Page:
Since I started Building a Library, I’ve probably gotten the most questions from friends and family about how to find great used books for their kids’ home library. Because finding new books is relatively easy. There are magazine reviews and display racks at Target and cartoon/toy tie-ins that can usually point you towards at least some new children’s titles and, often times, those titles might even be halfway decent. Bookstore employees and librarians, in particular, pride themselves on highlighting great new children’s titles that have recently landed on their radar, and they’re definitely amazing resources that parents need to take advantage of more often. Simply put, new books have a lot of advocates in their corner.

Finding advocates for used books, on the other hand, is a trickier issue all together. Because the definition of used books can be pretty broad. When you say “used books”, are you just talking finding already-read versions of popular titles that you can buy for cheaper-than-sticker-price? That’s a valid definition, but, usually, when I’m looking for “used books”, I’m looking for books that I can’t find new. Books that are out-of-print, unheralded classics, or even just weird little titles that you would never see at a Barnes & Noble. A good example of this is my well-documented love for the Sesame Street Book Club titles, books that you can only now find via eBay, flea markets, or used bookstores. [read the rest of the post…]


The Big Idea

Coffee table books are a MUST for any home library

Some of my favorite book reviews come from Boing Boing, a tech-focused culture blog that you’ve probably already heard of and that I’ll sound like an idiot if I try to explain any further. It’s a wonderful online hub for news and commentary, featuring contributors that write intelligently and passionately about a wide range of subjects. One of those subjects, from time to time, is books and, as I should’ve expected, their book reviews are as intelligent and passionate as the rest of the blog.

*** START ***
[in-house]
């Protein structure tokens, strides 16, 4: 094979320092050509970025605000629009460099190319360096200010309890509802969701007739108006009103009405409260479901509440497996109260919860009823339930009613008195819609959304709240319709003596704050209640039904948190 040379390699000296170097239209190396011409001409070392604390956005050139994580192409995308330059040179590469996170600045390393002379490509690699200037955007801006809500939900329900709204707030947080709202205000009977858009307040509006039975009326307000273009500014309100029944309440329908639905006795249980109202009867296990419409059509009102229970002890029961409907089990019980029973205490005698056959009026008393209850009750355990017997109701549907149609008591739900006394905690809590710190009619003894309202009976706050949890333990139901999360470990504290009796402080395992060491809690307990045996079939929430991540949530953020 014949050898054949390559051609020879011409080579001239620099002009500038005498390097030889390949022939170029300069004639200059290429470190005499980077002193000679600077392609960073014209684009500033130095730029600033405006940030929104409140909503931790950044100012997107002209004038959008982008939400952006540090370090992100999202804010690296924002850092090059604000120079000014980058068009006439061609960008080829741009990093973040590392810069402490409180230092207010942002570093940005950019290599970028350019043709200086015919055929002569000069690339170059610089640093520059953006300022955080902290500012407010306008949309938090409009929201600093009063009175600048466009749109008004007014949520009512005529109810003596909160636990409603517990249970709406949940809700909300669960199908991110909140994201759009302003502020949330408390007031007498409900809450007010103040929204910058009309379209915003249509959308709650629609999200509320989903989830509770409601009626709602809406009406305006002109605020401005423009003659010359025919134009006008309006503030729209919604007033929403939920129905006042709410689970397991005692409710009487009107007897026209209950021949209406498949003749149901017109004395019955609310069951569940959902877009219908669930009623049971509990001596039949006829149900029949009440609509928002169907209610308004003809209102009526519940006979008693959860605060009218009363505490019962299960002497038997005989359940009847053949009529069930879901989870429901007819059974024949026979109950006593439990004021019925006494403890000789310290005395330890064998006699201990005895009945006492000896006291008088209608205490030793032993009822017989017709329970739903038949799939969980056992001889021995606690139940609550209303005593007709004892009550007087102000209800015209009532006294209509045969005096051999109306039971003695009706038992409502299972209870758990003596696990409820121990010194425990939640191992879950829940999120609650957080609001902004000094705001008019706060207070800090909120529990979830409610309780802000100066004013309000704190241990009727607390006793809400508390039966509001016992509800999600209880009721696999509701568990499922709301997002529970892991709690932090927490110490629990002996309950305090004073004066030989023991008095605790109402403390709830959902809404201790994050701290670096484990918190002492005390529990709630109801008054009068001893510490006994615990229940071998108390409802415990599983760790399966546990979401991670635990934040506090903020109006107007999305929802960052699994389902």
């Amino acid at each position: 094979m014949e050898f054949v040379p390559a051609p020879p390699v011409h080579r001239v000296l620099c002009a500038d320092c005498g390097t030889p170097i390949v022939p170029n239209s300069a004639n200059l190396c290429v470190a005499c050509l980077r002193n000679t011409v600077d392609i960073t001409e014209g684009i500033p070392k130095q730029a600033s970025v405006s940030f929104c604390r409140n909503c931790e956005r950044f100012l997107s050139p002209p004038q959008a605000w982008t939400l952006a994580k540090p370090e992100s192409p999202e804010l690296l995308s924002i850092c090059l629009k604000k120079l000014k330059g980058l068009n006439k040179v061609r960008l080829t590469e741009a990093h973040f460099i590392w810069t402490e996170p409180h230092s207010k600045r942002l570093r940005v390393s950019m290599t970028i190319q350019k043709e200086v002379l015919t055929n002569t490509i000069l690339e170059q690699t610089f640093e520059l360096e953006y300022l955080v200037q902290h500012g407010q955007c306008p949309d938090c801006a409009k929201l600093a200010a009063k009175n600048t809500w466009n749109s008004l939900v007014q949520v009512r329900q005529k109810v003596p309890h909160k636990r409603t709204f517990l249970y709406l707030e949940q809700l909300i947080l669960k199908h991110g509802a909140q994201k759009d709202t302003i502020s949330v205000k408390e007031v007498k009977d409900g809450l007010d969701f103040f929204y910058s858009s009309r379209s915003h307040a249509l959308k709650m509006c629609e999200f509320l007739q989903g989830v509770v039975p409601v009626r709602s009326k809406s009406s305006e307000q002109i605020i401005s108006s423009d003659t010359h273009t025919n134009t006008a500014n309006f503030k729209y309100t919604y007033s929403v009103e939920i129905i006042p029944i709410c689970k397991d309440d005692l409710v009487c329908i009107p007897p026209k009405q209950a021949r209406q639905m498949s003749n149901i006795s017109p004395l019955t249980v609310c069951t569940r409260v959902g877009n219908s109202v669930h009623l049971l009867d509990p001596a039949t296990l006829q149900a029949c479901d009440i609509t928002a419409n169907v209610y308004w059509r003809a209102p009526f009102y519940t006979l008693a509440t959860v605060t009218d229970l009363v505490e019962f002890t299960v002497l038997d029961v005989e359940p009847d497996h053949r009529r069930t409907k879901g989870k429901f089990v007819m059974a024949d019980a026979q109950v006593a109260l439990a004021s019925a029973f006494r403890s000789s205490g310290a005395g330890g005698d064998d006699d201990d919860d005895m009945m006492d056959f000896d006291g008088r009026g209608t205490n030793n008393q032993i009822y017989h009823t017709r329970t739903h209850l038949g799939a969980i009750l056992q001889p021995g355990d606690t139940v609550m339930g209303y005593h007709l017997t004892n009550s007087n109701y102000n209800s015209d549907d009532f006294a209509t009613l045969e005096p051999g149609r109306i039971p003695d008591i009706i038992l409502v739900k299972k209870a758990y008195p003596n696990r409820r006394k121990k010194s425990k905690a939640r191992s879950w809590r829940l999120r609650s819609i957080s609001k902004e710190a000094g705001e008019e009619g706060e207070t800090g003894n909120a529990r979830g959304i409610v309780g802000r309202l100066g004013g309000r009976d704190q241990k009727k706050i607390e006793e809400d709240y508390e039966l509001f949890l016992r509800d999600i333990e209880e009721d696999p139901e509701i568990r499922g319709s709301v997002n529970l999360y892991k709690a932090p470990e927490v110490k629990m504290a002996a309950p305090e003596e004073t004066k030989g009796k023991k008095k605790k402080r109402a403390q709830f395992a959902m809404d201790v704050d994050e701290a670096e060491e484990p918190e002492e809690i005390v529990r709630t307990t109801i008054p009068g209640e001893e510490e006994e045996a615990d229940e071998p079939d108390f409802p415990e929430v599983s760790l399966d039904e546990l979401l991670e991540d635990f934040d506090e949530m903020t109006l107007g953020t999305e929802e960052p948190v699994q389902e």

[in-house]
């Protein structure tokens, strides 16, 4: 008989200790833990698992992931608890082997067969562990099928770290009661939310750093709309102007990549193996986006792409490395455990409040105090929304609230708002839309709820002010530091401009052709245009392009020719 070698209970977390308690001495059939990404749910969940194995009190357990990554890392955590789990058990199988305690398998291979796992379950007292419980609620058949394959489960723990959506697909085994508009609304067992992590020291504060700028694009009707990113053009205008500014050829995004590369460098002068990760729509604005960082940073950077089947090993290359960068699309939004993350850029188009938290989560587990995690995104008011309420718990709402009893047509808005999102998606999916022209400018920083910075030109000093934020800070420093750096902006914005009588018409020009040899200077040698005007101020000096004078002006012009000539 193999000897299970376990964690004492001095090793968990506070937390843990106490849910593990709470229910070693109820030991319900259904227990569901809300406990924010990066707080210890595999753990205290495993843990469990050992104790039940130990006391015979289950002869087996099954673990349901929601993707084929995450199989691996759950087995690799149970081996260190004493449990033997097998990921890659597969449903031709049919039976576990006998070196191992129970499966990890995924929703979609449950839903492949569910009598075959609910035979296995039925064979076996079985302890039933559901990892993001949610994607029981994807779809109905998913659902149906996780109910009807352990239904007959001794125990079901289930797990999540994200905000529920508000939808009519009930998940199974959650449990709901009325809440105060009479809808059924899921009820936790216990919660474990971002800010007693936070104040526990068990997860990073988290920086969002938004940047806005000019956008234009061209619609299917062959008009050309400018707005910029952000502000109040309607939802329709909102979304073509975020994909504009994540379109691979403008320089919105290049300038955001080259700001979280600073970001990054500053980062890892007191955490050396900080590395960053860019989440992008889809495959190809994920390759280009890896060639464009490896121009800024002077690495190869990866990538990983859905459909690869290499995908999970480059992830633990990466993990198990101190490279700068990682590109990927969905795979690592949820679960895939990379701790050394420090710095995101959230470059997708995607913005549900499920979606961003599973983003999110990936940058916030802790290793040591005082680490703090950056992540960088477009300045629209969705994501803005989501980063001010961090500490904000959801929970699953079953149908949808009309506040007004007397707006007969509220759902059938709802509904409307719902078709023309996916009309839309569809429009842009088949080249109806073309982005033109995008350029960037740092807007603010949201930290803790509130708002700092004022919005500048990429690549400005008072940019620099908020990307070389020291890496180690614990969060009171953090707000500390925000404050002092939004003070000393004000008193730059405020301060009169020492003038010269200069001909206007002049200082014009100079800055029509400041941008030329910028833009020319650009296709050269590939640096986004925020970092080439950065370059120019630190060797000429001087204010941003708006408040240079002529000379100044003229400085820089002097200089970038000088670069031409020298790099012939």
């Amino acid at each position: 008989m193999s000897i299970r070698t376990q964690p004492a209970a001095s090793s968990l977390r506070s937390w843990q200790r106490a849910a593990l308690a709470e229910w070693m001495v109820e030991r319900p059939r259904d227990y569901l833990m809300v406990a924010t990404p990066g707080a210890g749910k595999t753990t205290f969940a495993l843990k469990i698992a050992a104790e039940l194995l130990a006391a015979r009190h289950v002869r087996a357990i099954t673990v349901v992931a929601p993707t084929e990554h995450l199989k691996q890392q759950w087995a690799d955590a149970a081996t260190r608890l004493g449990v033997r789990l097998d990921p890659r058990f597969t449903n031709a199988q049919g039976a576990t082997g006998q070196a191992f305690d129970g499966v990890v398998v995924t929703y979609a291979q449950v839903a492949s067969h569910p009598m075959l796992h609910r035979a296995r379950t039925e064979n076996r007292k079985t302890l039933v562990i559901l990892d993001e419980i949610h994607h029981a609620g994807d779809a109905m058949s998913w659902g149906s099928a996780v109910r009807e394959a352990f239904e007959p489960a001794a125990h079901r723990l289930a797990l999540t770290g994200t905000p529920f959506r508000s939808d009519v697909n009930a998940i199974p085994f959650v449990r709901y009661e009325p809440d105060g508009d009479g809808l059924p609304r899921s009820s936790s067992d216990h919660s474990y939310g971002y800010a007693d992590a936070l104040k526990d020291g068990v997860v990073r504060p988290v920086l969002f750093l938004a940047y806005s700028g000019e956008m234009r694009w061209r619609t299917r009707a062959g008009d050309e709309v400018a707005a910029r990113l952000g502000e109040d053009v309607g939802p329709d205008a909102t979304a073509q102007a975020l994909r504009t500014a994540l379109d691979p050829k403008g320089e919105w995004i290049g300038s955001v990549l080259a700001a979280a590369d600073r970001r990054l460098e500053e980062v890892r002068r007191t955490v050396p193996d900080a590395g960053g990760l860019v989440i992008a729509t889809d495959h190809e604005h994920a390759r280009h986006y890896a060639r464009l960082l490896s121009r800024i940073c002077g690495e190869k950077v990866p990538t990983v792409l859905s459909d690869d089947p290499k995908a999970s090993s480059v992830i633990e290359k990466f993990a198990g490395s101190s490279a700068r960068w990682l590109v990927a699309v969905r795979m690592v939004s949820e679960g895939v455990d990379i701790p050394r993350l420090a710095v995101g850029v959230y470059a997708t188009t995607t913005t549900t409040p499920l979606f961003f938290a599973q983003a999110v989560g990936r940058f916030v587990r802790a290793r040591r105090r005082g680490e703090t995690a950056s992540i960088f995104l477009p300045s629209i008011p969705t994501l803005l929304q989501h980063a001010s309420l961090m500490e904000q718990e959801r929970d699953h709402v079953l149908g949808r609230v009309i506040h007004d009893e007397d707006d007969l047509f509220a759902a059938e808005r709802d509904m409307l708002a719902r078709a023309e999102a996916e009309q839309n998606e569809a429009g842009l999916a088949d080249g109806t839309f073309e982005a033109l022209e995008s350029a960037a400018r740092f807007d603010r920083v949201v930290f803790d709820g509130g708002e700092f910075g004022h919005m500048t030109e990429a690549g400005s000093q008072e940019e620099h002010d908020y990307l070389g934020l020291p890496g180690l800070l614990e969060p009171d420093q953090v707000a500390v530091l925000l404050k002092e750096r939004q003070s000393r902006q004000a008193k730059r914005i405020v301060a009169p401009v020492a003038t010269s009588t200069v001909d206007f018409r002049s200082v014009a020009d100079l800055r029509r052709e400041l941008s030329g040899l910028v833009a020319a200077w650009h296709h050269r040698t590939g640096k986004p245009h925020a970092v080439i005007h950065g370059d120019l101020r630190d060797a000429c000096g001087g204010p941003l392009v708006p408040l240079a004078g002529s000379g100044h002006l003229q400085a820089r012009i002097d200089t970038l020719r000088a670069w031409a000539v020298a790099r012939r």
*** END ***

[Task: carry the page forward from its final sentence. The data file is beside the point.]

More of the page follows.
Last week, Maggie Koerth-Baker, penned a great review of a new National Geographic coffee table book called The Big Idea: How Breakthroughs of the Past Shape the Future, and there was a passage in her review about the impact that coffee table books can have on kids that I absolutely adore. She wrote:

I still think kids and coffee table books go together like peanut butter and jelly. In late grade school and junior high, you’re at an age where you still enjoy picture books but are looking for a bigger, deeper view of the world than most picture books provide. Coffee table books bridge that gap, offering grown-up perspectives in kid-friendly packages. Whether the topic is art, architecture, history, culture, or science—coffee table books can be a kid’s first step into a subject they’ll come to love as an adult.

I could NOT agree with Maggie more, and I totally heart her for describing something that I rant about every few months in way more eloquent terms than I ever could.

OK, this blog is all about giving advice about building a home library, right? So, here is one of my top five favorite pieces of advice to give parents who are trying to put together a collection of books for their children: Make sure that your kid – whether they’re 2 or 12 years old – has access to a big variety of coffee table books. [read the rest of the post…]